Review of The Education Technology Show 2011
Education Technology Show 2011
Let us hope that this is the first of many events put together across the regions of the UK, designed to bring together school educationalists and the e-learning industry (and indeed other learning companies) together to meet, be inspired and share and celebrate success.
Held in Leeds, the Education Technology show 2011 succeeded in bringing over 300 teachers and learning professionals together with 25 or so vendors. However this was much more than just an exhibition, this was an event to attend to listen and learn as well as see the latest in e-learning and learning technologies, and it was the opening key note address from Professor Sugata Mitra that commenced an interesting and informative day.
Professor Mitra’s presentation was both informative, entertaining and challenging in equal measure. His proposition is quite simple, in that given access to ICT, kids can very effectively teach themselves almost any topic equally as effectively as being taught in schools. Though he does recognise that sometimes some encouragement is needed. Hence the wonderfully named Granny Cloud…as he told the Guardian newspaper
His views on the future of education are perhaps even more interesting than his research to date. Mitra almost goes as far as to argue that his SOLE (Self Organised Learning Environment) will not only change the way we conceptualise pedagogy, but will see more and more teaching/teachers replaced by technology.
We made reference to this in a recent piece “Harnessing Technology or Disrupting Class: two sides of the same coin?”
Mitra’s reasoning is sound. Given the acceleration in technology in the last 10 years, during the next ten years the changes in technology will be even more profound. He argues that no one will be able to tell if an individual is in an on-line environment searching and retrieving a piece of knowledge in real time or that they actually do know the answer to a given particular question posed!
Given this ‘all pervasive’ availability of knowledge on demand, education will be based on three simple tenants… Learning resources, the relevance to and aspiration of the learner and the accessibility to the learning resources. Pedagogy will be learner invented or learner designed and probably collaboratively so by the pupils. Indeed truly we shall see the substitution of the teacher by technology.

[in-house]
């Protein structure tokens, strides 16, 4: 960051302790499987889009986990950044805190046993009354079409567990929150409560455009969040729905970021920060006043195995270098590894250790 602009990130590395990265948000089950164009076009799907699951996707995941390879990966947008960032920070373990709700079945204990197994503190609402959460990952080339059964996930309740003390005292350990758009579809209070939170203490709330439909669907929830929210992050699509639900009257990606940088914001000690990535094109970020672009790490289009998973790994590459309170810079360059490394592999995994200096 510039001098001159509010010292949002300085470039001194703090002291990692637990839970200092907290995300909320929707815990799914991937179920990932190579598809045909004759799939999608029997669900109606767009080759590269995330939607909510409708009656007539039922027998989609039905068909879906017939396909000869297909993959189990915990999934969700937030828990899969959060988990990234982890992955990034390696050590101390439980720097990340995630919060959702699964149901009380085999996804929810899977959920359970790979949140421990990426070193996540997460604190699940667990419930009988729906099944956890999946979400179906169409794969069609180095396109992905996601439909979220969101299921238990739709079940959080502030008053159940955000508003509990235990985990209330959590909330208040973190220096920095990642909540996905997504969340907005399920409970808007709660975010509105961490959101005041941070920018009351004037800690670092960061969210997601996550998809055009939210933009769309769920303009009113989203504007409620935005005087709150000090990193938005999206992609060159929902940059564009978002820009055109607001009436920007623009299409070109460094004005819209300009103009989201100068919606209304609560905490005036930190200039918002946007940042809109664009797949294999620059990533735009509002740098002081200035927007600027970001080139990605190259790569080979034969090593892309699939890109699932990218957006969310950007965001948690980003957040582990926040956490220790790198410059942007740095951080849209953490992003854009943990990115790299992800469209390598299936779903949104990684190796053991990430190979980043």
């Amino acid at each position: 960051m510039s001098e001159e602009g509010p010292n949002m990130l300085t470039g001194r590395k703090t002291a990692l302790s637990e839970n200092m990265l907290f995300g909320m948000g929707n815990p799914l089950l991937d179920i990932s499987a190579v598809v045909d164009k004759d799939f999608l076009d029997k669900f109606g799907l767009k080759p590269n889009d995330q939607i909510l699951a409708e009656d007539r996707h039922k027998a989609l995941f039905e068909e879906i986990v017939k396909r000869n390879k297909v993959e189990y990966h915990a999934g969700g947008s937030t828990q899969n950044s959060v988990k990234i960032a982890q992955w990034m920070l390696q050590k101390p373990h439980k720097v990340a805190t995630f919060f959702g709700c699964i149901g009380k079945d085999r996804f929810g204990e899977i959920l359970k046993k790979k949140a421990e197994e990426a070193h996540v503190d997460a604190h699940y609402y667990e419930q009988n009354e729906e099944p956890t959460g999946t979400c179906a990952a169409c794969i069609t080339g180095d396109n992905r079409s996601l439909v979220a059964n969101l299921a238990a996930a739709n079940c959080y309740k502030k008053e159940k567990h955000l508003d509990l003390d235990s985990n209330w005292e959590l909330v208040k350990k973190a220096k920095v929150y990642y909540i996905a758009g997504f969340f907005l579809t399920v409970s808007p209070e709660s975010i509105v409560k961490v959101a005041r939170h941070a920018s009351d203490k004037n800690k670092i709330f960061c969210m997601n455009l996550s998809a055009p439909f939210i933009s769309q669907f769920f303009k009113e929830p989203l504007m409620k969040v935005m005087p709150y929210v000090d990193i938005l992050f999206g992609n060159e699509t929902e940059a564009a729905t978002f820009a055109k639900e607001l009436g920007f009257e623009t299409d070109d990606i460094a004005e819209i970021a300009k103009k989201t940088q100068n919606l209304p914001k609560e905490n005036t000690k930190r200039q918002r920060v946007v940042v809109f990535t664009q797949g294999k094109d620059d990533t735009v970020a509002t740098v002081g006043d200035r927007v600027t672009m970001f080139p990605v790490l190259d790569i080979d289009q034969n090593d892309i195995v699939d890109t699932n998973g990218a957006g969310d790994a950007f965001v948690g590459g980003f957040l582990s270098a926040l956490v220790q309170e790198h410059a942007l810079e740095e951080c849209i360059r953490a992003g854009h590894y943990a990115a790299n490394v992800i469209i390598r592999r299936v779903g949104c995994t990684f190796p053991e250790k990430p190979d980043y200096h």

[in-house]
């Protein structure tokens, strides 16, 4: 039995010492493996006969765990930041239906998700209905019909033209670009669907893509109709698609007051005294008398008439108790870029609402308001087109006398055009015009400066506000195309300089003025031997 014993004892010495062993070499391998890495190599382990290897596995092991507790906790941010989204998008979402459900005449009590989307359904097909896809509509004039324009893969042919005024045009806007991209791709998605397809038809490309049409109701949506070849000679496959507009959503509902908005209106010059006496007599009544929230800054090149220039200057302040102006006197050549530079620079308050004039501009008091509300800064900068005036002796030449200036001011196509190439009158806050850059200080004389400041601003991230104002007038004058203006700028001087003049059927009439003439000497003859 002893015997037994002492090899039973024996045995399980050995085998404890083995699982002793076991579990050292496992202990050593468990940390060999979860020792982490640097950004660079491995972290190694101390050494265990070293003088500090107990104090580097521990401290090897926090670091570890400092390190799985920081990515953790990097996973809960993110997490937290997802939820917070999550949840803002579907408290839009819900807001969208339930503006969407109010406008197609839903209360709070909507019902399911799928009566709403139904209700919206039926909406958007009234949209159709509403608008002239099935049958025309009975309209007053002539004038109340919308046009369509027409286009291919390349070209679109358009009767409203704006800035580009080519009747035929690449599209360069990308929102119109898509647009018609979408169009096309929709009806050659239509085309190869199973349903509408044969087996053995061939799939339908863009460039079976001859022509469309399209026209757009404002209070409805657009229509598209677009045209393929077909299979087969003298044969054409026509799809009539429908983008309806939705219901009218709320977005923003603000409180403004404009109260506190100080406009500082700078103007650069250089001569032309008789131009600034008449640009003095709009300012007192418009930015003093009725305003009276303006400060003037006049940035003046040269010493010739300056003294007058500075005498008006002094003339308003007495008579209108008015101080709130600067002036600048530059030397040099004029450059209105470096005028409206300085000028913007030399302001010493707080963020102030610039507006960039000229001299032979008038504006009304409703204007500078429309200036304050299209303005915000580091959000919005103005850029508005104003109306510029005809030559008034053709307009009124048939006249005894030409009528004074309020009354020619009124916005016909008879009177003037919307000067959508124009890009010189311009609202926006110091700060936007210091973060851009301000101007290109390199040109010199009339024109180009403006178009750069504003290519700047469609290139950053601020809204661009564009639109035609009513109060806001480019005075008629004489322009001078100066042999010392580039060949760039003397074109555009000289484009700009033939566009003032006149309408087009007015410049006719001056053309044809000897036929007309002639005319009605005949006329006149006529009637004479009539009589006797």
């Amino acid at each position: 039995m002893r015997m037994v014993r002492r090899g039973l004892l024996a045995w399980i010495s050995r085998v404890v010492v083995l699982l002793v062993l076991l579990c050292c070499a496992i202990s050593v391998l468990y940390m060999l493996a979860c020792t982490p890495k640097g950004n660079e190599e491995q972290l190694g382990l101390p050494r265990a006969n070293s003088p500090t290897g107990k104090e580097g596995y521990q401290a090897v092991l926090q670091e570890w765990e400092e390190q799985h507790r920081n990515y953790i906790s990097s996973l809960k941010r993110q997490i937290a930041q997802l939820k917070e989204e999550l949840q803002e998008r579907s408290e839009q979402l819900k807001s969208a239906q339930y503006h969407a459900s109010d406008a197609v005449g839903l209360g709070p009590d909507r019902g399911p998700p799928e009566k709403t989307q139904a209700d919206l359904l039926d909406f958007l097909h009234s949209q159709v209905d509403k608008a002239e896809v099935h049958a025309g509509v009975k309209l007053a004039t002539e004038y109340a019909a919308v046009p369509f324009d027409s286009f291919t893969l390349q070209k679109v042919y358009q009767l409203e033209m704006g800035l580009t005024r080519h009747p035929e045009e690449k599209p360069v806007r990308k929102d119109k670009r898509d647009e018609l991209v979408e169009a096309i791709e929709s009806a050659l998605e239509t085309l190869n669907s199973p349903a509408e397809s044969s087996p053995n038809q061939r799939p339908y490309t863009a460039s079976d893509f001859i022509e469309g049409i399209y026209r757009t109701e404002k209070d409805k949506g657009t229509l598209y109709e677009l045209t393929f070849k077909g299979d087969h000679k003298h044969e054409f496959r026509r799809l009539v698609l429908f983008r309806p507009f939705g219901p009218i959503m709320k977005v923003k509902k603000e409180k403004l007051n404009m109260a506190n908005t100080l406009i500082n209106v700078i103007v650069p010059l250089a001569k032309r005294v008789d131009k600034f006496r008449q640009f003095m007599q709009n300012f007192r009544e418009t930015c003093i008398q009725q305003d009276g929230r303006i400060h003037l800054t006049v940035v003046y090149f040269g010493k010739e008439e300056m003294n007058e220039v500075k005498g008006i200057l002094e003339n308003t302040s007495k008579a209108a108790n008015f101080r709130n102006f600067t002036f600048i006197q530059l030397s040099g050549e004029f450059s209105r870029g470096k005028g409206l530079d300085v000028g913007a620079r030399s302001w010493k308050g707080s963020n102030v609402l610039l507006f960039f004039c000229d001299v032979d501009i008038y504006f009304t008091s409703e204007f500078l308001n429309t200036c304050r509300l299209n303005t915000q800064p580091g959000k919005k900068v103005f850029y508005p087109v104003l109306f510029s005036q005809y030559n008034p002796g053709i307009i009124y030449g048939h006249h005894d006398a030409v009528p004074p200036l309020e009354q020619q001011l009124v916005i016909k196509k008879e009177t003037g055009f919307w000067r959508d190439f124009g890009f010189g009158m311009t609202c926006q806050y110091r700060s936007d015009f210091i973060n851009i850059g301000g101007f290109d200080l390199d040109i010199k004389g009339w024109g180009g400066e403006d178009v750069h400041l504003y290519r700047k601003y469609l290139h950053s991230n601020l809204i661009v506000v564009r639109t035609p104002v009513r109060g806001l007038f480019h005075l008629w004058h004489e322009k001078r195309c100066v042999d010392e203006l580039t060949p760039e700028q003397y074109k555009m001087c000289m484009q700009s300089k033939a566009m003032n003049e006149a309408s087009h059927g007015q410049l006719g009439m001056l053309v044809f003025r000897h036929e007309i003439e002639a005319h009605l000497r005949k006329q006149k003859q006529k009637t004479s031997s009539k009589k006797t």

However, to Mitra, one fundamental challenge remains, he has quite comprehensively demonstrated that the SOLE model is effective for learners in searching, retrieving and analysing information in research across the world with some imaginative challenges set to kids. It is however he argues the learner having the ability or value set or insight to know what he or she can believe in this massive conflicting and contradictory and often plain misleading online world.
Following Professor Mitra’s opening address the conference offered a choice of seminar events, 16 in total, 4 per session. Topics were varied and delivered by both educational practitioners and vendors alike.
Workshop topics included Using Moodle, using Apple products, raising attainment by the use of games based learning, the use of animation software in class and using learning platforms and more.
The presentations were all of a high standard, with practitioners sharing best practise – and the suppliers equally offering well balanced and informed presentations. I particularly enjoyed the presentation from WAK Educate in the use of animation, and the examples of the work produced were fabulous.
The closing speech was delivered by Turnitin, followed by the awards ceremony to celebrate the day. Awards were given in 12 categories, recognising innovation, creativity and teaching excellence, and all richly deserved.
The day allowed for lots of interactions, informative presentations and meetings in a well- managed way, with the Webanywhere team on hand and exceptionally helpful.